Austerity breeds vicious circle in UK child welfareNorthern Ireland – highest level of child poverty in the UK, but the lowest proportion of children in care

Marked variations in child welfare across the UK

Other findings from the CWIP report include that Northern Ireland, with the highest level of child poverty of the four countries in the UK, has the lowest proportion of children in care or on the child protection register. The research team found evidence that this reflects stronger support from extended families and strong local communities in the province.

“We found that less money per child is spent on children’s social care, but key factors are that extended family and community support is stronger in Northern Ireland than the other countries. That is echoed by the children’s services provided in Northern Ireland, which have paid more attention to poverty and family material circumstances. It is closer to those communities where families are doing the best they can to look after themselves.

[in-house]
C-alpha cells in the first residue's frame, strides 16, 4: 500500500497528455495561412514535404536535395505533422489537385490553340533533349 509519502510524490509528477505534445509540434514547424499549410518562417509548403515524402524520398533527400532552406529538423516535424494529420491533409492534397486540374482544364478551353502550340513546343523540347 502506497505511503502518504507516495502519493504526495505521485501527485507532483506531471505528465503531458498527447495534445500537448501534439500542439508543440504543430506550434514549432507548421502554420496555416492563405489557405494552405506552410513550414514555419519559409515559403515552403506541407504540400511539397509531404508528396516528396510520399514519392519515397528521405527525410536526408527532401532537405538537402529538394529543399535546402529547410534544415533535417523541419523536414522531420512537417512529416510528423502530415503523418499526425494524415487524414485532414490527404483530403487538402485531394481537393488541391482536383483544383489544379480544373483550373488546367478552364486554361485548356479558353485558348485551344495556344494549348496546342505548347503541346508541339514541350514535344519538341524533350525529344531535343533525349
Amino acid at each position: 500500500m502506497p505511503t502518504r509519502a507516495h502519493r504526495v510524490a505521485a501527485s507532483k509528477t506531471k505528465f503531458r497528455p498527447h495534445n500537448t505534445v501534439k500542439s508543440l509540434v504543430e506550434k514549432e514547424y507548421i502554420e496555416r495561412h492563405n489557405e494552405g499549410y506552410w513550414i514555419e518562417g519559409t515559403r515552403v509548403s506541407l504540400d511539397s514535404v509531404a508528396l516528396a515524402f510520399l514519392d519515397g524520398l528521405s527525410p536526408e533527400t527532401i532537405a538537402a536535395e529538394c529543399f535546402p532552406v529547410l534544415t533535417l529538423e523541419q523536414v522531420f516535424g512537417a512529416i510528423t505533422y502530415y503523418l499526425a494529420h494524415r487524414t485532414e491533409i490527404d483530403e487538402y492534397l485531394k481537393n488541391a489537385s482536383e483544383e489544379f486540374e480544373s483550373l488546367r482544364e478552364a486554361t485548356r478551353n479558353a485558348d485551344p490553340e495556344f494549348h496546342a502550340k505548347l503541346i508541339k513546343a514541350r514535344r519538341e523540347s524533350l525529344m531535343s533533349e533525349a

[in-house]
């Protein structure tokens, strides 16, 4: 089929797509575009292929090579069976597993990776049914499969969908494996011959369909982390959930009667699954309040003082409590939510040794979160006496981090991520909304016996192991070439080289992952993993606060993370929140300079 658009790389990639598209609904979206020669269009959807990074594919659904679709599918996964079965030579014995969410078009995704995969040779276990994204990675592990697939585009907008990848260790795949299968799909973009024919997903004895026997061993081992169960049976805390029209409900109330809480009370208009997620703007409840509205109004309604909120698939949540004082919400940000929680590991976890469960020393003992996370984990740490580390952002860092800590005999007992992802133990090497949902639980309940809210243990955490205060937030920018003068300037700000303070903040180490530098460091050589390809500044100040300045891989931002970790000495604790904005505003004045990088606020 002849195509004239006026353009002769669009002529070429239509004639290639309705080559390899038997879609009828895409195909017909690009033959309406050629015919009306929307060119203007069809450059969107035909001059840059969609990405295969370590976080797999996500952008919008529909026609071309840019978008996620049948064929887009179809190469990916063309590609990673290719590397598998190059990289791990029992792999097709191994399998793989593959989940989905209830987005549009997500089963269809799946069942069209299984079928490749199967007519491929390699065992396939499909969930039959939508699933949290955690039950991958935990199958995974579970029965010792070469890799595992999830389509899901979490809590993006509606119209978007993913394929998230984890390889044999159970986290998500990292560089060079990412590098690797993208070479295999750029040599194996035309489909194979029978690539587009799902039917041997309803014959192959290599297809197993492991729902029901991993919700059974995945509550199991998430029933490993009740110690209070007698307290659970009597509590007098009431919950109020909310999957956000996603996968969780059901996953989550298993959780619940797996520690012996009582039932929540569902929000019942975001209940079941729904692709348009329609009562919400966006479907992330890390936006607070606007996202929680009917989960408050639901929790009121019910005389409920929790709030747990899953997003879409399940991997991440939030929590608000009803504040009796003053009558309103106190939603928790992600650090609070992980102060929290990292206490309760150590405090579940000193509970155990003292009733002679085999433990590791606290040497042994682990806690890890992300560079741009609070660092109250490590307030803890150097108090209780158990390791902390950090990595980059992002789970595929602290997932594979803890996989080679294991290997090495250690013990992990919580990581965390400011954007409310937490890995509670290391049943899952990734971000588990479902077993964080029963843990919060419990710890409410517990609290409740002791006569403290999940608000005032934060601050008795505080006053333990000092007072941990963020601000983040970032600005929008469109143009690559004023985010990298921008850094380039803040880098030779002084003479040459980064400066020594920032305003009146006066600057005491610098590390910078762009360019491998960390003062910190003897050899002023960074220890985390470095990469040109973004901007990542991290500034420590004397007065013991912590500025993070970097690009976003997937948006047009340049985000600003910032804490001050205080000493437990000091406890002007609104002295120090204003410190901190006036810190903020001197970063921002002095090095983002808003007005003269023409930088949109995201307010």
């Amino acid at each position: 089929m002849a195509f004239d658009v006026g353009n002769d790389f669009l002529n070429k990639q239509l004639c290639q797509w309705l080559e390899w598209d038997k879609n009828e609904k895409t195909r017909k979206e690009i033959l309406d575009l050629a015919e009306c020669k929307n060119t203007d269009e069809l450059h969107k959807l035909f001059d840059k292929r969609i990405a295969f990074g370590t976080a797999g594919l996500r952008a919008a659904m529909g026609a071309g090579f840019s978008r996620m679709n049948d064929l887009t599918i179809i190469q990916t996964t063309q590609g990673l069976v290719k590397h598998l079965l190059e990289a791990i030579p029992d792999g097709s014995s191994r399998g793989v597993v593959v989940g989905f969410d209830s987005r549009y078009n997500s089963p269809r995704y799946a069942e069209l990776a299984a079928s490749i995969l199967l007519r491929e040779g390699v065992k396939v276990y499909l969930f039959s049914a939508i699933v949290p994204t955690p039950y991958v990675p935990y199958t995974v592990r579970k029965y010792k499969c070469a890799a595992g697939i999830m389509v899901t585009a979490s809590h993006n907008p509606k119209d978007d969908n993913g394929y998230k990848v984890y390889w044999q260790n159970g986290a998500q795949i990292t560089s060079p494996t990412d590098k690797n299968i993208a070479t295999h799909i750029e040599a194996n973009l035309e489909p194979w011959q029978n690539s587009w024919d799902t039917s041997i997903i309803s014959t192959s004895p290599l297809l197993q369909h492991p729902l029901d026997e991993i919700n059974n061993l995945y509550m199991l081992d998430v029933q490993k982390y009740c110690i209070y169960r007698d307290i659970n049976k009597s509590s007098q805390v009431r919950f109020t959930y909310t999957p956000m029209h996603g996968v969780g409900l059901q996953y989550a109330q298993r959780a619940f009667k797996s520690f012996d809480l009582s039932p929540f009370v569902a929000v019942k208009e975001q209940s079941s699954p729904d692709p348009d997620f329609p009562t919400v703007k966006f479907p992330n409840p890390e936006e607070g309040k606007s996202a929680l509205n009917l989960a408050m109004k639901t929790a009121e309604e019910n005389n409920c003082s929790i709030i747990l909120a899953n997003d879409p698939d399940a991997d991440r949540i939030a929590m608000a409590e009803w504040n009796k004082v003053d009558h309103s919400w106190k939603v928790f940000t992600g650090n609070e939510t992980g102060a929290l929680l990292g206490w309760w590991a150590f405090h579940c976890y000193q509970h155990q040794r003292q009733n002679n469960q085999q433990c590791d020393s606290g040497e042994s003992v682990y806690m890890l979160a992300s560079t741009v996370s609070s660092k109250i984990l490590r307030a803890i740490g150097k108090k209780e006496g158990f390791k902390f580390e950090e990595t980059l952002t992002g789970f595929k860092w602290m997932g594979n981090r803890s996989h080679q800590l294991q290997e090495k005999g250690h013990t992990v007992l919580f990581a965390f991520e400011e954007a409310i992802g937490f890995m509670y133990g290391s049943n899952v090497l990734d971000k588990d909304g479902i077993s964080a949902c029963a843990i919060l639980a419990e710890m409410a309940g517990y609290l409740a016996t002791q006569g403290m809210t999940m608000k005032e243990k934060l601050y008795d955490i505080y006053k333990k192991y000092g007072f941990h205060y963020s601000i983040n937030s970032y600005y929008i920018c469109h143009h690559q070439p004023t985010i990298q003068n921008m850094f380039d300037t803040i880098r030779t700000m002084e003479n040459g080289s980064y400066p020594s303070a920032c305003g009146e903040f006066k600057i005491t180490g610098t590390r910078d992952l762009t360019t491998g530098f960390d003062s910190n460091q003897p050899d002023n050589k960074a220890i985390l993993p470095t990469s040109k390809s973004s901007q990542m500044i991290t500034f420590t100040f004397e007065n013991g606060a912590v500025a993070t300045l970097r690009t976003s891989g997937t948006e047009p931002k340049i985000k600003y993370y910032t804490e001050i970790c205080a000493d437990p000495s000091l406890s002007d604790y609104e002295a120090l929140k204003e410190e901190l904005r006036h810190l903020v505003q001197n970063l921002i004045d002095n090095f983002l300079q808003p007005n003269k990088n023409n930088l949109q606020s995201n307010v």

“Findings across the four UK countries reinforce the importance of supporting families better”

“Contrast that with England, where pressures and policies have meant that many social workers have become somewhat distant from the communities where they work and can be viewed with suspicion by families. Too often they are not trusted, not seen as a source of help. That has a negative effect on the numbers of children in care.